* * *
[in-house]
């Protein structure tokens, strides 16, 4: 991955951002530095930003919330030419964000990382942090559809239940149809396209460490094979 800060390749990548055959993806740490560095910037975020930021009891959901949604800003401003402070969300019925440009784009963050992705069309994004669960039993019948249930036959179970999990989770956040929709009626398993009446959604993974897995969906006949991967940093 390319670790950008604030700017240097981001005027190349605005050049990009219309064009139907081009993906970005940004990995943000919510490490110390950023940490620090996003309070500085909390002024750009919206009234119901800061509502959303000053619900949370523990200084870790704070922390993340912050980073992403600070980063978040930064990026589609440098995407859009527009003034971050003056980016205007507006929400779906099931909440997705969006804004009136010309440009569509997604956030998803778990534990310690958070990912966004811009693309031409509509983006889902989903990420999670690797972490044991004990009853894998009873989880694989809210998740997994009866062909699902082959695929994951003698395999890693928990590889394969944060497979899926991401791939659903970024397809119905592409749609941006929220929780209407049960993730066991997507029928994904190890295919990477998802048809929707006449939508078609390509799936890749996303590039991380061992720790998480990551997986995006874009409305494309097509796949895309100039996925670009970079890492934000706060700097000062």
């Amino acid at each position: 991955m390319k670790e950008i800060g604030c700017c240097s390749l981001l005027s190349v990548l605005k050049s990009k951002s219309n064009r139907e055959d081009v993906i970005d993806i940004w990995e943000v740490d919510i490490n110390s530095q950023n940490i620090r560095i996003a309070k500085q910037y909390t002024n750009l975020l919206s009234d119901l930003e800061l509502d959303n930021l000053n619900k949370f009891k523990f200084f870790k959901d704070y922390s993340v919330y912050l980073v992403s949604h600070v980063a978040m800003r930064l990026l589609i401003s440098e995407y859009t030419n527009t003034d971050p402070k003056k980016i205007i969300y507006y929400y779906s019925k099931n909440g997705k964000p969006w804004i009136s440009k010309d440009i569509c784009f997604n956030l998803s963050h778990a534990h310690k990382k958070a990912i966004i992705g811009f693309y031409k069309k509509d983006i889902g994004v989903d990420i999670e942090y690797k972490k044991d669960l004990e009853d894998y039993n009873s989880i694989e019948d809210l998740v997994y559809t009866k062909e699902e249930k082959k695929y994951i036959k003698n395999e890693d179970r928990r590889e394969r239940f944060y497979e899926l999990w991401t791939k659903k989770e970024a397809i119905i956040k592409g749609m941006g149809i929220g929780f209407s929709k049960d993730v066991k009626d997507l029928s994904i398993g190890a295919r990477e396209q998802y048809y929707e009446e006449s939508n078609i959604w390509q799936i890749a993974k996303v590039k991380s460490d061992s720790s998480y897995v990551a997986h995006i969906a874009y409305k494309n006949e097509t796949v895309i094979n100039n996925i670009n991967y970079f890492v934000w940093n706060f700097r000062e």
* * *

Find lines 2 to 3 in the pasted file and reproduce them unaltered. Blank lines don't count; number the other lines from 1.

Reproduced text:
């Protein structure tokens, strides 16, 4: 991955951002530095930003919330030419964000990382942090559809239940149809396209460490094979 800060390749990548055959993806740490560095910037975020930021009891959901949604800003401003402070969300019925440009784009963050992705069309994004669960039993019948249930036959179970999990989770956040929709009626398993009446959604993974897995969906006949991967940093 390319670790950008604030700017240097981001005027190349605005050049990009219309064009139907081009993906970005940004990995943000919510490490110390950023940490620090996003309070500085909390002024750009919206009234119901800061509502959303000053619900949370523990200084870790704070922390993340912050980073992403600070980063978040930064990026589609440098995407859009527009003034971050003056980016205007507006929400779906099931909440997705969006804004009136010309440009569509997604956030998803778990534990310690958070990912966004811009693309031409509509983006889902989903990420999670690797972490044991004990009853894998009873989880694989809210998740997994009866062909699902082959695929994951003698395999890693928990590889394969944060497979899926991401791939659903970024397809119905592409749609941006929220929780209407049960993730066991997507029928994904190890295919990477998802048809929707006449939508078609390509799936890749996303590039991380061992720790998480990551997986995006874009409305494309097509796949895309100039996925670009970079890492934000706060700097000062």
């Amino acid at each position: 991955m390319k670790e950008i800060g604030c700017c240097s390749l981001l005027s190349v990548l605005k050049s990009k951002s219309n064009r139907e055959d081009v993906i970005d993806i940004w990995e943000v740490d919510i490490n110390s530095q950023n940490i620090r560095i996003a309070k500085q910037y909390t002024n750009l975020l919206s009234d119901l930003e800061l509502d959303n930021l000053n619900k949370f009891k523990f200084f870790k959901d704070y922390s993340v919330y912050l980073v992403s949604h600070v980063a978040m800003r930064l990026l589609i401003s440098e995407y859009t030419n527009t003034d971050p402070k003056k980016i205007i969300y507006y929400y779906s019925k099931n909440g997705k964000p969006w804004i009136s440009k010309d440009i569509c784009f997604n956030l998803s963050h778990a534990h310690k990382k958070a990912i966004i992705g811009f693309y031409k069309k509509d983006i889902g994004v989903d990420i999670e942090y690797k972490k044991d669960l004990e009853d894998y039993n009873s989880i694989e019948d809210l998740v997994y559809t009866k062909e699902e249930k082959k695929y994951i036959k003698n395999e890693d179970r928990r590889e394969r239940f944060y497979e899926l999990w991401t791939k659903k989770e970024a397809i119905i956040k592409g749609m941006g149809i929220g929780f209407s929709k049960d993730v066991k009626d997507l029928s994904i398993g190890a295919r990477e396209q998802y048809y929707e009446e006449s939508n078609i959604w390509q799936i890749a993974k996303v590039k991380s460490d061992s720790s998480y897995v990551a997986h995006i969906a874009y409305k494309n006949e097509t796949v895309i094979n100039n996925i670009n991967y970079f890492v934000w940093n706060f700097r000062e």